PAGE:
By Brandon Moseley
Alabama Political Reporter
Monday, March 21, US Representative Bradley Byrne (R-Montrose) issued a written following statement regarding President Barack H. Obama’s visit to Cuba.
Congressman Byrne said, “I look forward to the day when the trade embargo is lifted, and we have fully normalized relations with Cuba. Ultimately, this decision must be made by Congress, and we shouldn’t move forward until Cuban leaders change their behavior and start respecting the Cuban people, as well as the United States. I hope the President uses this visit to demand that political activity be legalized, religious freedom be protected, an independent judiciary be established, free speech be restored, and Cuba stop being a staging area for military and intelligence activities against the United States.”
Rep. Byrne, who visited Cuba last year, “I’ve seen the optimism and spirit of the Cuban people firsthand, and there is great potential for our two countries. But we must start demanding reforms from the Cuban government instead of just continuing to give the Castro regime everything they want with nothing in return.”
Just after landing in Cuba President Obama sent the following message to the White House email list to reflect on his historic visit to Cuba. The President wrote, “Hola desde Cuba! Michelle, the girls, and I are here in Havana on our first full day in Cuba. Cubans have lined the streets to welcome us, and it’s humbling to be the first US president in nearly 90 years to visit a country and a people just 90 miles from our shores.”
Pres. Obama continued, “Like so many Americans, I’ve only known the isolation that has existed between our two governments. I was born in 1961, the year of the Bay of Pigs invasion. A year later, a Cold War confrontation over Cuba pushed the world as close as it’s ever been to nuclear war. As the decades passed, the mistrust between our governments resulted in heartache for our two peoples, including Cuban Americans, many of whom have endured decades of separation from their homeland and relatives.”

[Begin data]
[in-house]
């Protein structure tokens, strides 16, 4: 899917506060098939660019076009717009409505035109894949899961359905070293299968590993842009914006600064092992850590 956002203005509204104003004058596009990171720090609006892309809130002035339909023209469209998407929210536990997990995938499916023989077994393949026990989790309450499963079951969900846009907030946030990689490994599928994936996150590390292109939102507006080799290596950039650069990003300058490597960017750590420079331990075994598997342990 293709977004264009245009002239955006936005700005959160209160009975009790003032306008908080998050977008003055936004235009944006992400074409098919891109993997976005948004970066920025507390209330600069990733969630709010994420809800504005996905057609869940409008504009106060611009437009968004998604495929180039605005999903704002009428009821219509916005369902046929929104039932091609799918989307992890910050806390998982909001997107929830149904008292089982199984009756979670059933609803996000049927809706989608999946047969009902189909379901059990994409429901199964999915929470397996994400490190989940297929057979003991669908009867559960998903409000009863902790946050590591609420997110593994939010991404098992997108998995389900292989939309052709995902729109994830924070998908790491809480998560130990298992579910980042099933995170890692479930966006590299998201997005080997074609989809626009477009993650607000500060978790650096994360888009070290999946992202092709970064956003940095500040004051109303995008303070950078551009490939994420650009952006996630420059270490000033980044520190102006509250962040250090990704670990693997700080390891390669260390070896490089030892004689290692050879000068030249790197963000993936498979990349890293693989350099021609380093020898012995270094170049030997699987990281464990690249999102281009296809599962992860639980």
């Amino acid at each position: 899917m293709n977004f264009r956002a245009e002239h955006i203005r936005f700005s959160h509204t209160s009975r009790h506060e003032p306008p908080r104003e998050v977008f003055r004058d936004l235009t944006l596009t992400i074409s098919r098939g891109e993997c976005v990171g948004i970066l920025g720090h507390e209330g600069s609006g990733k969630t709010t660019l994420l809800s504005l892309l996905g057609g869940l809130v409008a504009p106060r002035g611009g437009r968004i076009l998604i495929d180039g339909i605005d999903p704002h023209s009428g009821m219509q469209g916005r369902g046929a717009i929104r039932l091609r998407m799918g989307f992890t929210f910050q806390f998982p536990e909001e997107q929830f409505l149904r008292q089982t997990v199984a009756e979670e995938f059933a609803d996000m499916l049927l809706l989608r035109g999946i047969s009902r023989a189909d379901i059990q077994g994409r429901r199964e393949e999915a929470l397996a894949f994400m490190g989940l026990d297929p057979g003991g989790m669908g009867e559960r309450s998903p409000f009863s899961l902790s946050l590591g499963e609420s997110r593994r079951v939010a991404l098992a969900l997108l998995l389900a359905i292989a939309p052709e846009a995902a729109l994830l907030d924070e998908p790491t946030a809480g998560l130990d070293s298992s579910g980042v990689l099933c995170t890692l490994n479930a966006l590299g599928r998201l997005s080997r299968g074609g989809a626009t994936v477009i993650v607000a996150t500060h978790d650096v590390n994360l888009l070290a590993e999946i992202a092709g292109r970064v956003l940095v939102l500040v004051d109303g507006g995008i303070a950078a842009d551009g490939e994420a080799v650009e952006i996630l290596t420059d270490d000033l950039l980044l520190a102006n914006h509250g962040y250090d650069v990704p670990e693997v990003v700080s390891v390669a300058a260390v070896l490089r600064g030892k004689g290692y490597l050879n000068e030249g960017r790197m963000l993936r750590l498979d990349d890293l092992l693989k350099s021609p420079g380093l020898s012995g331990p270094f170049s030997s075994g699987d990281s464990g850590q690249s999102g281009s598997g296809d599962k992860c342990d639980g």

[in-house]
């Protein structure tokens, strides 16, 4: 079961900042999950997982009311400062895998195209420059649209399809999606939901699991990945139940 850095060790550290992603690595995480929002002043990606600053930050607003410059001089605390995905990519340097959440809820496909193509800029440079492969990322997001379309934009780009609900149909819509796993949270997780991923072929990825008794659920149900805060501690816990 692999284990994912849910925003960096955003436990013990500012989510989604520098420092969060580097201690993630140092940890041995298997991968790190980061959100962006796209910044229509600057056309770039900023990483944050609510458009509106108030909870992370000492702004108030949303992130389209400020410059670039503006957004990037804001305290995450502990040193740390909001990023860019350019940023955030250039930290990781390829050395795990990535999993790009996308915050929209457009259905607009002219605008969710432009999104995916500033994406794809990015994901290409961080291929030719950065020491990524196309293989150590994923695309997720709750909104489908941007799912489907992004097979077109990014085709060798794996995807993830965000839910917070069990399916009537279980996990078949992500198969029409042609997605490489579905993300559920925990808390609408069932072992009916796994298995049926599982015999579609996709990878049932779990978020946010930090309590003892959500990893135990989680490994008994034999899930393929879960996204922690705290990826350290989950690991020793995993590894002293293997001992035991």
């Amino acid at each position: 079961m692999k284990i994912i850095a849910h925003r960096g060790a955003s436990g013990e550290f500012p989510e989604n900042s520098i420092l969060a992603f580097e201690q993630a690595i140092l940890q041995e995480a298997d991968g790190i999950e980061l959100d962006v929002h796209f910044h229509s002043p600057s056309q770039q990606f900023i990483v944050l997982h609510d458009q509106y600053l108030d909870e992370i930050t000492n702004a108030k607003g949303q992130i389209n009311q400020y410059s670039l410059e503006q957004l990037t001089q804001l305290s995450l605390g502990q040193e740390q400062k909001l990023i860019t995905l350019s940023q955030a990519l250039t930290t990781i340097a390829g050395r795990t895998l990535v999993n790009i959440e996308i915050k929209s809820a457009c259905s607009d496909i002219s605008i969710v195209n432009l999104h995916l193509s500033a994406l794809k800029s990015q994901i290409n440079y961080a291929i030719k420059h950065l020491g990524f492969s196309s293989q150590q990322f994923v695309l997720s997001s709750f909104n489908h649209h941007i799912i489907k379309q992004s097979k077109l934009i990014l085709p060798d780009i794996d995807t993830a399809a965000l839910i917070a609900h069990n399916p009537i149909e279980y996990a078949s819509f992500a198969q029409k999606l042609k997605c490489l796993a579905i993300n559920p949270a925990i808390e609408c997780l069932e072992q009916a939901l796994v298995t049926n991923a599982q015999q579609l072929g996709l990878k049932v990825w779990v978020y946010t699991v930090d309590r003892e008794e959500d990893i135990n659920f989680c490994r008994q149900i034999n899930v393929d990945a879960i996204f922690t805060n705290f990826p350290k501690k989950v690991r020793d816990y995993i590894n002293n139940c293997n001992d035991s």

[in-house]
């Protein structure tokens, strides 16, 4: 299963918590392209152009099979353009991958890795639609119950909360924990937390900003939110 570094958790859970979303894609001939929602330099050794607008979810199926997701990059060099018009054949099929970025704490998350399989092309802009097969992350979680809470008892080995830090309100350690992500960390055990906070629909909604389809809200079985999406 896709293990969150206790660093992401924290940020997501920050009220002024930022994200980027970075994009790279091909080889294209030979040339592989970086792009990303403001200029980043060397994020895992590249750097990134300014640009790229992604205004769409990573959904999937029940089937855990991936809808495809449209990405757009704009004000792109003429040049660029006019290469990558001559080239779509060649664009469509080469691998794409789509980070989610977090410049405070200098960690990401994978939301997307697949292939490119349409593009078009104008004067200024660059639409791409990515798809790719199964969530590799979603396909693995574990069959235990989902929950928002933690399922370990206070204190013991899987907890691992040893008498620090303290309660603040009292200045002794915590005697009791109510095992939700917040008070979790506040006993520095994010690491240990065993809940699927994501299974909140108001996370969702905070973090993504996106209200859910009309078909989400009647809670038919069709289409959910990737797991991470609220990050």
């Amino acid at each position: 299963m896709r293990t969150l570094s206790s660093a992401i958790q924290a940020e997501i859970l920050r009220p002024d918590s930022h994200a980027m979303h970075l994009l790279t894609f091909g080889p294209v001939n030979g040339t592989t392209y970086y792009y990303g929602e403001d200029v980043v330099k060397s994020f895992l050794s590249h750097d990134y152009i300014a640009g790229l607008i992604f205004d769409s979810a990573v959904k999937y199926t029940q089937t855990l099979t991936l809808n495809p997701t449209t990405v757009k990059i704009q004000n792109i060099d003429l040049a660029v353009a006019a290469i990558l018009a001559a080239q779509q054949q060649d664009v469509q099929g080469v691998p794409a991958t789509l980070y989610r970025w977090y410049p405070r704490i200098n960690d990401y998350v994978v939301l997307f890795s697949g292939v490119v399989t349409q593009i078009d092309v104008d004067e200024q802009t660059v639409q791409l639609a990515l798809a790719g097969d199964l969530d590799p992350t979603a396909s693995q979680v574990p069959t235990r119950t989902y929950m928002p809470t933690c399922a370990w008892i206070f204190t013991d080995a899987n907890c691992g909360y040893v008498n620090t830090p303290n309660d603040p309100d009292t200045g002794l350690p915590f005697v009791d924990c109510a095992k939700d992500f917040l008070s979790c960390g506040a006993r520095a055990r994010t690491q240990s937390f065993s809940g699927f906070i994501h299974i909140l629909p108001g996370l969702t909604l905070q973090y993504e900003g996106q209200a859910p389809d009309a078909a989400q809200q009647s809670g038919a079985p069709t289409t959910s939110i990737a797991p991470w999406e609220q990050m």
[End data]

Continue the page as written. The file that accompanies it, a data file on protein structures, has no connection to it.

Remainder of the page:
The President said, “I’ve come to Havana to extend the hand of friendship to the Cuban people. I’m here to bury the last vestige of the Cold War in the Americas and to forge a new era of understanding to help improve the daily lives of the Cuban people. There continue to be real and important differences between our governments, including profound differences on the way to promote safety, security, opportunity, and human rights. But there’s so much Americans and Cubans share — our cultures and passions, our hopes for the future, not to mention a love of baseball.”
Pres. Obama concluded, “I know one visit, and one president, cannot erase the decades of history that have left so many Cubans in poverty or exile. But sometimes the most important changes begin with the smallest step. I believe in the Cuban people and their desire to build a future of their own choosing. And I believe that changing the way we do things between our countries will, over time, help make that possible. So I’m looking forward to meeting and hearing directly from Cubans from all walks of life. And I’m confident that, working together with the Cuban people, our two countries can begin a new journey together that delivers progress for both our peoples.”
The last sitting previous President to visit Cuba was Calvin Coolidge.
Congressman Bradley Byrne represents Alabama’s First Congressional District.